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The 2021 ISDA interest rate derivatives definitions: Where the digital and derivatives worlds meet – JD Supra

On June 11, 2021, the International Swaps and Derivatives Association (ISDA) published the 2021 ISDA Interest Rate Derivatives Definitions (the 2021 Definitions), which will go into effect on October 4, 2021. Not only are the 2021 Definitions the first update to ISDA’s standard definitional booklet in 15 years, they also represent a shift in ISDA’s standard practice of supplementing its definitional booklets generally. In contrast to its past practice of publishing supplements to reflect amendments to its definitional booklets, ISDA has published the 2021 Definitions in an exclusively digital format and will likewise update the 2021 Definitions in only digital format. The 2006 ISDA Interest Rate Definitions (the 2006 Definitions), which, until the 2021 Definitions, was the most recent definitional booklet for interest rate derivatives, will not be updated or even maintained after October 1, 2021.

To access the 2021 Definitions, a user will need to navigate ISDA’s new interactive web-based user interface, MyLibrary ( This new platform includes comparison tools that allow different versions of the 2021 Definitions to be viewed in blackline and side-by-side; hyperlinking of defined terms to their definitions; links to other relevant documents (e.g., definitions, matrices and confirmation templates), videos and other explanatory content; bookmarking; and advanced search facilities. Because the 2021 Definitions utilize matrices in an even more significant way than the 2006 Definitions, the digital format will enable users to access the most up-to-date, as well as prior, versions of both the main definitional booklet and any of such matrices each time one or more of them are updated.

The key changes in the 2021 Definitions

1. Integration of IBOR fallbacks: As a general matter, the 2021 Definitions substantively incorporate the provisions of Supplement 70 to the 2006 Definitions, which deals with the transition of IBOR-based derivatives to those incorporating new risk-free rates. In addition, the 2021 Definitions contain some floating rate options (FROs) that were not included in the 2006 Definitions and have added fallbacks to cover such FROs. The 2021 Definitions include a new trigger, adopted and broadened from the comparable provision in the 2018 ISDA Benchmarks Supplement, that allows parties to move to an alternative rate if either one of them, or the Calculation Agent, is not permitted under applicable law or regulation to use the underlying benchmark for the FRO in question. The expanded use of matrices in the 2021 Definitions will enable users to search for triggers and fallbacks in the case of temporary non-publication, permanent cessation and administrator/benchmark events for the various benchmarks and will be updated as needed to reflect the addition of FROs or changes in fallback mechanics. Generic fallbacks to deal with cases where no market standard fallbacks have otherwise been identified have been included in the 2021 Definitions and closely track the substance of the alternative continuation fallback mechanics contained in the 2018 ISDA Benchmarks Supplement.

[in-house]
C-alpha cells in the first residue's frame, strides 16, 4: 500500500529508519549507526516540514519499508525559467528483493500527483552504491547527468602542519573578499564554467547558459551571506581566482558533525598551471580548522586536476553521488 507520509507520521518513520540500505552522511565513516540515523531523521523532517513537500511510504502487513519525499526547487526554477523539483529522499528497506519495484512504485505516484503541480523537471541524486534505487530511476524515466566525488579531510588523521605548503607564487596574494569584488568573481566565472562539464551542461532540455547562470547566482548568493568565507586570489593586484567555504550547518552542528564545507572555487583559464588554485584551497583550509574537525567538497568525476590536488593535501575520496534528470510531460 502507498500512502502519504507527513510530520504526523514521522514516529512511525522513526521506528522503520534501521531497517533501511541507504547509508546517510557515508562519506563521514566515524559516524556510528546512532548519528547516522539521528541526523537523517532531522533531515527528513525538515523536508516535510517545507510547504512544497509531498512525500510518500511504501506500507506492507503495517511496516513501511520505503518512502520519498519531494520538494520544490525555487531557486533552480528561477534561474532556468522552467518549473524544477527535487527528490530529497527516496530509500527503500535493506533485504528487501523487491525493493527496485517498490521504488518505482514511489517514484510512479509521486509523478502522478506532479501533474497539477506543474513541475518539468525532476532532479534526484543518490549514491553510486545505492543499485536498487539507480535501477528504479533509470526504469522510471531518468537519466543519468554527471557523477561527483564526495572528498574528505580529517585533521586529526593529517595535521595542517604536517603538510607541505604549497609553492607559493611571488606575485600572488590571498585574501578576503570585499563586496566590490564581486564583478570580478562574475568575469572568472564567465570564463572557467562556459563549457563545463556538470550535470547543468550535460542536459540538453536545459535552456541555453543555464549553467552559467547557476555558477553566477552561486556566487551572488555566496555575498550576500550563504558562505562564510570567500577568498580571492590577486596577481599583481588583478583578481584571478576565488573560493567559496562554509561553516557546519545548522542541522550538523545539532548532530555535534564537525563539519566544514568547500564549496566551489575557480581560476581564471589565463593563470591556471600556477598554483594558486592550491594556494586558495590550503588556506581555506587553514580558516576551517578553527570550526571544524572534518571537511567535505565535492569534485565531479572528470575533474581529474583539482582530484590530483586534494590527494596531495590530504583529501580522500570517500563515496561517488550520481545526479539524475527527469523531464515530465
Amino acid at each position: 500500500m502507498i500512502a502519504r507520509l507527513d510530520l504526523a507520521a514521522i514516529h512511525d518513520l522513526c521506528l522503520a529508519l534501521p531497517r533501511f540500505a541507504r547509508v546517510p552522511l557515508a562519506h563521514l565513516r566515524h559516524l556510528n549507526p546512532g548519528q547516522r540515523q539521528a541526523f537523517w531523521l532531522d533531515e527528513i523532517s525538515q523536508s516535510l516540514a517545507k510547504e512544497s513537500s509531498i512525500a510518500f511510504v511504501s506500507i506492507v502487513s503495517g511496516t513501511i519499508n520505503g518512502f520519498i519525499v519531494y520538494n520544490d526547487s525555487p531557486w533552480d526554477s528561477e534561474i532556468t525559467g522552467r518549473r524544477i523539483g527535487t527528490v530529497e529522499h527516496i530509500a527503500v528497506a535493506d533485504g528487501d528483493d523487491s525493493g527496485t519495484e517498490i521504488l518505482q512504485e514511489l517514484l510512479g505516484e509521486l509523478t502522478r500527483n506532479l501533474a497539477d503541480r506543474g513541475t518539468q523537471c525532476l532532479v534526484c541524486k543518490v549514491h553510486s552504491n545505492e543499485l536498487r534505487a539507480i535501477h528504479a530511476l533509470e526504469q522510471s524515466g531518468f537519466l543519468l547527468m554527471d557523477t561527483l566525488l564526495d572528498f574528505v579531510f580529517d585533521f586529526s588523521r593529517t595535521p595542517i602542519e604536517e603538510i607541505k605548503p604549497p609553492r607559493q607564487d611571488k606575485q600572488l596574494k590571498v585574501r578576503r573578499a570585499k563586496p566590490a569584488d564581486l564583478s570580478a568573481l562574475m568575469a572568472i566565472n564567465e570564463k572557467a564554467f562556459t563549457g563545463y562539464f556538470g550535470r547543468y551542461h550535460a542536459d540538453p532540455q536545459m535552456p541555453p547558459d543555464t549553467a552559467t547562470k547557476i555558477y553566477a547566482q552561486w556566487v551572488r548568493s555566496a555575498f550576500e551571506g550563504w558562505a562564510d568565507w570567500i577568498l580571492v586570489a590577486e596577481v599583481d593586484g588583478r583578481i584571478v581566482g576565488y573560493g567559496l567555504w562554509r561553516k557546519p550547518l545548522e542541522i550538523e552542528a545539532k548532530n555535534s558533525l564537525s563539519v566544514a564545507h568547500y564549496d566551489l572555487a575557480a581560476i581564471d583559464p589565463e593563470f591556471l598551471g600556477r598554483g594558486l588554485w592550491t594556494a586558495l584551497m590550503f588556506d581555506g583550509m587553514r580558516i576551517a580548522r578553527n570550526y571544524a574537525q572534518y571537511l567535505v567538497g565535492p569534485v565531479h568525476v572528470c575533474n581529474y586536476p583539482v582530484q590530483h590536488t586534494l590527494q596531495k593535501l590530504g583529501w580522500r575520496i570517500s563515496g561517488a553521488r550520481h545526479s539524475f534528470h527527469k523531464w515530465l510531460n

2. Floating rate options: The description of FROs in the 2021 Definitions employs a matrix that sets forth the categories, style and, if applicable, calculation method for each FRO. There are two possible categories applicable to each FRO—screen rate and calculated rate—and within each such category there are seven (screen rate) or three (calculated rate) possible styles. The styles for the screen rate category, which are based on a specific source, are term rate, overnight rate, swap rate, published average rate, compounded index, index and other. For the calculated rate, which is based on a Calculation Agent determination, the possible styles are compounded floating rate option, average floating rate option and specified formula. The calculation methods, which are inapplicable for the screen rate category, are overnight index swaps (OIS) compounding (for the compounded floating rate option), overnight averaging (for the average floating rate option) and, for the specified formula, the formula set forth in the floating rate matrix.

In addition, FROs follow a standardized naming convention in the 2021 Definitions that reflects the currency, rate name and, if applicable, calculation methodology for the particular FRO. In contrast to the 2006 Definitions, the 2021 Definitions no longer publish multiple FROs for a single rate, instead defining each FRO by reference to the administrator that produces the underlying benchmark.